The men say to Lot, look . . . get your family, even your married daughters and sons-in-law and get out of here! Lot went to his two married daughters and their husbands and tried to convince them to leave with him but he was laughed out of their homes by the sons-in-law. The men/angels tell him to cut his losses and get out with his wife and two unmarried daughters. He hemmed and hawed and finally the men pushed them out. The men told Lot’s family to get out and run to the mountain and don’t look back. Lot begged. He wanted to go to another city rather than the mountains. He negotiated with the angels and they finally settled on the city named Zoar. Then G-d destroyed the cities in a big show of fire and smoke. With all the confusion, Lot’s wife looked behind her and she immediately turned into a pillar of salt. [Why was this such a transgression? Well, when do we look back? When we are longing for something or missing something. And why should Lot’s wife pine for this horrible place or their horrible ways? And why salt? Well, one of the midrasha’s teach us that she sinned with salt when the men came to her house by refusing to give them any and criticizing her husband’s hospitality to these guests.]
So all this destruction freaked Lot out and he remembered that the angels were there to tell him to go to the mountain, so in his fear, he fled the city. He took his two daughters and fled to the mountains. While in the mountains, it seemed that the whole world had been destroyed. Lot’s two daughters were concerned. If the world has been destroyed, how will we repopulate? So they decided to -- okay folks, brace yourselves for this part -- get their father drunk and sleep with him. They both got pregnant with sons. The elder daughter named her son Moab and he is the father of the Moabite tribe. The name Moab literally means “seed of my father.” [Well, I suppose you can’t get more literal than that. The Moabites were then forever cast as the bad guys in our stories. Her transgression was great and the Moabites are pushed away from G-d. Moabite men cannot convert to Judaism; however, the women can and from these people we get one of our heroines, Ruth who is directly related to King David.] The younger daughter gives birth to a son named Ben-Ami, which means son of the people. Ben-Ami is the father of the Ammonites. And that is the end of Chapter 19.
Now we switch back to Avraham and Sarah’s story line. For those of you playing the home game, when last we heard from Abe and Sarah the angels had just delivered the news that Sarah will be delivering a much-awaited son. Avraham and Sarah head out on another trip and here again, as with Egypt in the last parsha, Abe calls Sarah his sister for fear of his life. One would have thought he learned his lesson from the last time. So Avimelech, the King of Gerar, took her but G-d came to him in his dreams and warned him that she was actually married. And yet again Avraham gets in trouble by the king, however we learn that Sarah was actually his half-sister or more likely, half-niece. [How is this so? Rashi brings down that grandchildren are like children and Abe and Sarah’s mother had the same father but not mother. Was that confusing enough for you? Let’s just say it’s a bit too close for our modern comfort.] So Avimelech and Avraham find a nice settlement where Avimelech gives him a bunch of land and animals and maids, etc., and they lived peacefully together for a while. Abe prays to G-d and helps out the Avi and his crew because they were barren as well. As it turns out, if you mess with someone as holy as the mother of the Jewish people, you might be made barren too.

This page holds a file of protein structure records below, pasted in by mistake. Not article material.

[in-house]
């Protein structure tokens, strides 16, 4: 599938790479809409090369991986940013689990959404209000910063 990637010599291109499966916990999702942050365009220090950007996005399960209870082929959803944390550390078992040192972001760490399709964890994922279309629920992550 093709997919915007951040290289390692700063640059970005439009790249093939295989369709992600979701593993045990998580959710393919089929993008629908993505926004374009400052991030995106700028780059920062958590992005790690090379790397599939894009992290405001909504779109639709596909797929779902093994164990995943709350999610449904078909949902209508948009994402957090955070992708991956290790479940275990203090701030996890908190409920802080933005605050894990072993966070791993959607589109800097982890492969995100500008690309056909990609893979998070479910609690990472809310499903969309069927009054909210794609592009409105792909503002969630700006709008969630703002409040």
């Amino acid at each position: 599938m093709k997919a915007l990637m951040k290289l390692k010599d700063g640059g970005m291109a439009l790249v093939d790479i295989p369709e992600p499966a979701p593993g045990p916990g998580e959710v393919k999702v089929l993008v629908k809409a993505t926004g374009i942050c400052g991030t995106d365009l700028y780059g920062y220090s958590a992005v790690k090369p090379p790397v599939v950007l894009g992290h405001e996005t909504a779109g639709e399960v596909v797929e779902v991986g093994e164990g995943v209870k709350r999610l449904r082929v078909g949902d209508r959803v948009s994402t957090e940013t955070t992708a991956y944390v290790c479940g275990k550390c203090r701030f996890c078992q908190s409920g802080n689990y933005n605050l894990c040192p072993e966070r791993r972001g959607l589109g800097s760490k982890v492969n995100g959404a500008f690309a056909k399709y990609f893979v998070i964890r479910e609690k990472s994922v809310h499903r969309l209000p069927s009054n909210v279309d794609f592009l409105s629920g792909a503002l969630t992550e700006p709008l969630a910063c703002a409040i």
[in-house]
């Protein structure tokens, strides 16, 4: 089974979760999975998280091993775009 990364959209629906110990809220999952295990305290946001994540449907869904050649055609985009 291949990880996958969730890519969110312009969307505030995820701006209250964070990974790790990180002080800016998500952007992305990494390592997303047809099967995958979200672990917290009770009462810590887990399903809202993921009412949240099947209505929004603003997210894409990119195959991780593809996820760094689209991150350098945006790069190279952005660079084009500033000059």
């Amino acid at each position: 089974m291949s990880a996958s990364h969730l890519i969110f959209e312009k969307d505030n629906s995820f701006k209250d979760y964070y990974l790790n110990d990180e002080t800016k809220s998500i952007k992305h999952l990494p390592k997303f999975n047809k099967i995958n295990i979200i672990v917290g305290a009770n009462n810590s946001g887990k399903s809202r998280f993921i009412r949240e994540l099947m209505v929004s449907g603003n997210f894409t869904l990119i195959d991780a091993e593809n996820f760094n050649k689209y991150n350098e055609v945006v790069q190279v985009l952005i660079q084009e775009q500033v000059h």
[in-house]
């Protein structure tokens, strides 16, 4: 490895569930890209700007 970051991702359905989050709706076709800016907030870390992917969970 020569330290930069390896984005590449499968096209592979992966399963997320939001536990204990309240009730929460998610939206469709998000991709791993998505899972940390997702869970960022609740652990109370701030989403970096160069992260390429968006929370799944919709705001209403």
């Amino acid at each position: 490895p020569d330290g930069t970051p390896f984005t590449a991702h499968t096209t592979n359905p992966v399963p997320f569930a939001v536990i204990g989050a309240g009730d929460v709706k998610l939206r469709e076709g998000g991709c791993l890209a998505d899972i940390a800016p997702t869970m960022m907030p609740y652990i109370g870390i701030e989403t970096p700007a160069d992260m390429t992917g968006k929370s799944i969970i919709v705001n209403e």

In chapter 21, Sarah gives birth to a son, just like G-d promised them and they named him Yitzhak (Isaac). At eight days old, he is circumcised. [Why is this detail important? Because this is the first Jew to be born into the covenant with G-d. Prior to this it wasn’t a birthright and now Avraham made a covenant with G-d and a new nation would spring up.] Yitzhak is eight days old and Avraham is 100 years old. They made a big party and feast and celebrated this amazing event, but Sarah noticed Hagar, the servant, “making merry.” The Hebrew here isn’t exact. This could mean practicing idolatry, some form of illicit sexual relations, or encouraging the boys to get up and fight each other to the death. I know . . . those are very different options, but that is the beauty of Hebrew.
Needless to say, Sarah was furious and protective of this long-awaited child. She told Avraham that this woman and her son must go. G-d enforces this by telling Abe that he should listen to whatever Sarah tells him. I am not making this up, guys, G-d said, “Listen to your wife.” So the next morning Avraham got up and gave Hagar some food and water and sent them on their way. She was heading back home to Egypt but ran out of water so she put her son under a bush (mind you, he is at least 14 years old at this point) and walks away to cry and not watch him die. But G-d heard Ishmael cry and spoke to Hagar reassuring her that from his line would come a great nation (Islam). With that, they found some water and headed to Egypt and Ishmael married an Egyptian woman.